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non-tt faculty

A question: while using letters from your committee across the years, did you regularly report your progress and ask them to update their letters?

Tenured now

My advisor was at the center of a big sexual harassment case my first year TT, so I didn't use letters from him the two times I went on the market after that. I did not address it, and hoped people wouldn't notice - and got several fly outs and a job offer both times. So there's an N of one.

One option is to say in your cover letter, "I am including letters of recommendation from X, Y, and Z, who are more familiar with my more recent work. I would also be happy to pass along letters from A, B, and C upon request." Good luck!


I'm >5 years out from my PhD. I work in tiny sub-specialty. Many of the biggest, most famous names in my sub-specialty were on my dissertation committee, and they have kept up with my work since my PhD. I could ask a couple of other people from outside my PhD program to write letters for me, and they would do so. However, they are not big names (especially in the country where I am trying to find jobs) and they don't know my work as well as my former dissertation folks. Often, I am limited to only three reference letters, as Marcus notes. So, I usually opt for the (updated, current) letters from my dissertation committee members. Any thoughts?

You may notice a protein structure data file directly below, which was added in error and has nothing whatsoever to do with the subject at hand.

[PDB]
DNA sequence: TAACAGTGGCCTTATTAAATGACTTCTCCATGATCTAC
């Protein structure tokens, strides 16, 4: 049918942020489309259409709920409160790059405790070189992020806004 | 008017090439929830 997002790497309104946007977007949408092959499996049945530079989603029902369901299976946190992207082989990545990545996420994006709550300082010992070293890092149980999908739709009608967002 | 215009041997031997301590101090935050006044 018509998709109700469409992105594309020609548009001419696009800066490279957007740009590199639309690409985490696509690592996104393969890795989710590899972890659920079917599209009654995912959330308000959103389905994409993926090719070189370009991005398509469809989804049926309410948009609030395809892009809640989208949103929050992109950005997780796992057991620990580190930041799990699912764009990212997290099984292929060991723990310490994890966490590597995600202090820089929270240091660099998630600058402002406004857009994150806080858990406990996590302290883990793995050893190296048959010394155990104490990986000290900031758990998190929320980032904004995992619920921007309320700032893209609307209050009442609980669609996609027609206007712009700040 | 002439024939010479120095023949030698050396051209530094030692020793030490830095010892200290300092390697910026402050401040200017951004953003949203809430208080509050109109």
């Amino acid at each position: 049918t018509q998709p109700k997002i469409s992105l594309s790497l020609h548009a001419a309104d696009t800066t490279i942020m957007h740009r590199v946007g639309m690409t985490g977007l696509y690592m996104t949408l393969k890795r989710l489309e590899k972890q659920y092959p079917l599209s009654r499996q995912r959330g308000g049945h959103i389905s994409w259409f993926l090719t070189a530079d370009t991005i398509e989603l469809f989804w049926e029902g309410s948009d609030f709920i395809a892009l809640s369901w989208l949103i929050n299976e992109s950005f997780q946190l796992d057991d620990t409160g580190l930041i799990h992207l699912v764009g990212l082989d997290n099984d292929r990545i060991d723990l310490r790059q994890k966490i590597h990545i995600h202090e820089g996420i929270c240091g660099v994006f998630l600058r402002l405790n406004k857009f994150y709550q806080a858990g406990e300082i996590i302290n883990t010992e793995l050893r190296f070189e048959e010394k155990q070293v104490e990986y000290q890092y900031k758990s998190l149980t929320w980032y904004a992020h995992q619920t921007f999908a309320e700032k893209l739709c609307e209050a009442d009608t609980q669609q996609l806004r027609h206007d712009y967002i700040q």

Marcus Arvan

@non-tt faculty: indeed, I did--and for the most part, I was able to get most of my letter-writers to update their letters every year or two.

However, one of my letter-writers reported after a few years that they hadn't been closely following what I done since I received my PhD, saying they weren't prepared to update the letter.

Fortunately, they were all too happy to continue letting me use their old letter, and (or I heard through the grapevine) it was a very good letter and it didn't hurt to include it, even though it was a few years out of date.


Original poster here. For what it's worth, I'm in exactly the opposite situation from @Specialist: my external letter writers are more famous, know my current work better, and work on areas more closely related to my subfield than my advisor and other letter writers from my grad program.

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